I have a music degree along with my science degrees. I’ve enjoyed singing and performing on stage throughout my life. People on stage or in concerts are often told to sing out, project to the audience. Singers are extolled for singing to the last row or to the balcony, so that everyone can hear them.
Today we have a new direction: Sing through your mask.
With the pandemic, in-person performances have been severely curtailed. But humans are a creative species who will adapt to changing circumstances. Even though the need for masks was apparent, singing in them was less than ideal. Every time I took a deep breath to sing, I’d inhale the cloth and the sound was somewhat muffled.
Today, clever designers have created “masks for singing.” These have sufficient space and stability for proper singing, enabling the singer to get good inhalation and to drop the jaw.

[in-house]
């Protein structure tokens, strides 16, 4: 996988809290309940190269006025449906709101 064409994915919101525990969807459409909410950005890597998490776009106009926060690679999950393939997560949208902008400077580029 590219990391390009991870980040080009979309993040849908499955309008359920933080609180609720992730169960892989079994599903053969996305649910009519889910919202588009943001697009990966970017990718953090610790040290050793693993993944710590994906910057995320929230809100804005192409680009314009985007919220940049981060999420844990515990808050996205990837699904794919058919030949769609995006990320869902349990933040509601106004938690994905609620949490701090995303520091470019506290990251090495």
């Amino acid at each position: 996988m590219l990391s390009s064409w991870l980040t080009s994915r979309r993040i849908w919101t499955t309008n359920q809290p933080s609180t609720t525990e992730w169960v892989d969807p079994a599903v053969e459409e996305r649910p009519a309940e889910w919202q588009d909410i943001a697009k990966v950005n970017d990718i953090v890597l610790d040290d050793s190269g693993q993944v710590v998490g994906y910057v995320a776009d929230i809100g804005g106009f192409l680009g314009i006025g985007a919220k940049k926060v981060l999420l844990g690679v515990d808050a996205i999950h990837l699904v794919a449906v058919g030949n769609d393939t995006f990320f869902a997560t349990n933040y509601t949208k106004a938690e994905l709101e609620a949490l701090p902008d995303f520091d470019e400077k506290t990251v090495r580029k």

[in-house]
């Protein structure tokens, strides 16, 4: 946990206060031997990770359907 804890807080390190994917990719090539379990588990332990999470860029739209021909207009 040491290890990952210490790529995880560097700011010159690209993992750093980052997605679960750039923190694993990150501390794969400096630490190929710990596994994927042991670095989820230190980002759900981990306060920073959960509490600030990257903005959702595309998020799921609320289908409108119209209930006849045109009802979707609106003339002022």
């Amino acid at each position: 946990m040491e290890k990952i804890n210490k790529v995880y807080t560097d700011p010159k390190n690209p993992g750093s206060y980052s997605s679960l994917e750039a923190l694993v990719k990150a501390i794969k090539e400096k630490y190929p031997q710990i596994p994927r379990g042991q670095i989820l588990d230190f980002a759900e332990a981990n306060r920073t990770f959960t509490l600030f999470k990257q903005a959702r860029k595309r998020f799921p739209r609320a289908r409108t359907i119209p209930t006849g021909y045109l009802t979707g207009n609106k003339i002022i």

Of course, merely wearing a mask isn’t sufficient protection, so the chorus I sing with rehearses outside, maintaining six feet of distance. It’s nice for us to be able to hear the other singers and make harmony. Sometimes, the local wildlife even joins in, like Great Horned Owl and coyotes. Everyone deserves the opportunity to join in song.
Book Note: The musical side of my brain is also the side that loves poetry. The other side of my brain is where the scientist/educator in me lives. The two sides combine in my “Don’t Series” books, in which scientific information is woven into fun, rhyming stanzas. “Don’t Series” fans tell me the rhymes make learning fun and the knowledge sticks with them. So, if there is a person in your life who wants a fun and colorfully illustrated book about the differences between tortoises and turtles, or to learn all about the fascinating roadrunner bird, or the very interesting rattlesnake, I’ve got the book for you!
Click below to see their book descriptions.